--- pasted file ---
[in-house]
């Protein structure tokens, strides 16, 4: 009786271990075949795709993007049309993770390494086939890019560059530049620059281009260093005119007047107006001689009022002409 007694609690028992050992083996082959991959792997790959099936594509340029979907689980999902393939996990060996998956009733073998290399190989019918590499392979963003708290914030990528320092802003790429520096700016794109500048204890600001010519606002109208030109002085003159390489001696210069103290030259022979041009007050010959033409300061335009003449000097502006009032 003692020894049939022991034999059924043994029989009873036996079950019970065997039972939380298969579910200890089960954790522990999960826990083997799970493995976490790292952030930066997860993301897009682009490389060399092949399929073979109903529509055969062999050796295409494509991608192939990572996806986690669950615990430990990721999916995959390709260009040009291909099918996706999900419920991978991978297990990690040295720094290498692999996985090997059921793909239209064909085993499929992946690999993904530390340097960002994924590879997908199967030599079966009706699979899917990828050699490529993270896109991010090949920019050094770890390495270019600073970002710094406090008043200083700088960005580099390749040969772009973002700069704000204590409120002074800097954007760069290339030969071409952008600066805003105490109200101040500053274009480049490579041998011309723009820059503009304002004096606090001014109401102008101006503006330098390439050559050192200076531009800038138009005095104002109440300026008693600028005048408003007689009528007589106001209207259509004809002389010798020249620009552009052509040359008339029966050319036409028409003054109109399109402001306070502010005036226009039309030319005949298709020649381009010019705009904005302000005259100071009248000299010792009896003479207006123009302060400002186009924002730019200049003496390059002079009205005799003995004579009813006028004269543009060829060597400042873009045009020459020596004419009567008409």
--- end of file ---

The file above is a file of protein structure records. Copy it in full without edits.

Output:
[in-house]
């Protein structure tokens, strides 16, 4: 009786271990075949795709993007049309993770390494086939890019560059530049620059281009260093005119007047107006001689009022002409 007694609690028992050992083996082959991959792997790959099936594509340029979907689980999902393939996990060996998956009733073998290399190989019918590499392979963003708290914030990528320092802003790429520096700016794109500048204890600001010519606002109208030109002085003159390489001696210069103290030259022979041009007050010959033409300061335009003449000097502006009032 003692020894049939022991034999059924043994029989009873036996079950019970065997039972939380298969579910200890089960954790522990999960826990083997799970493995976490790292952030930066997860993301897009682009490389060399092949399929073979109903529509055969062999050796295409494509991608192939990572996806986690669950615990430990990721999916995959390709260009040009291909099918996706999900419920991978991978297990990690040295720094290498692999996985090997059921793909239209064909085993499929992946690999993904530390340097960002994924590879997908199967030599079966009706699979899917990828050699490529993270896109991010090949920019050094770890390495270019600073970002710094406090008043200083700088960005580099390749040969772009973002700069704000204590409120002074800097954007760069290339030969071409952008600066805003105490109200101040500053274009480049490579041998011309723009820059503009304002004096606090001014109401102008101006503006330098390439050559050192200076531009800038138009005095104002109440300026008693600028005048408003007689009528007589106001209207259509004809002389010798020249620009552009052509040359008339029966050319036409028409003054109109399109402001306070502010005036226009039309030319005949298709020649381009010019705009904005302000005259100071009248000299010792009896003479207006123009302060400002186009924002730019200049003496390059002079009205005799003995004579009813006028004269543009060829060597400042873009045009020459020596004419009567008409």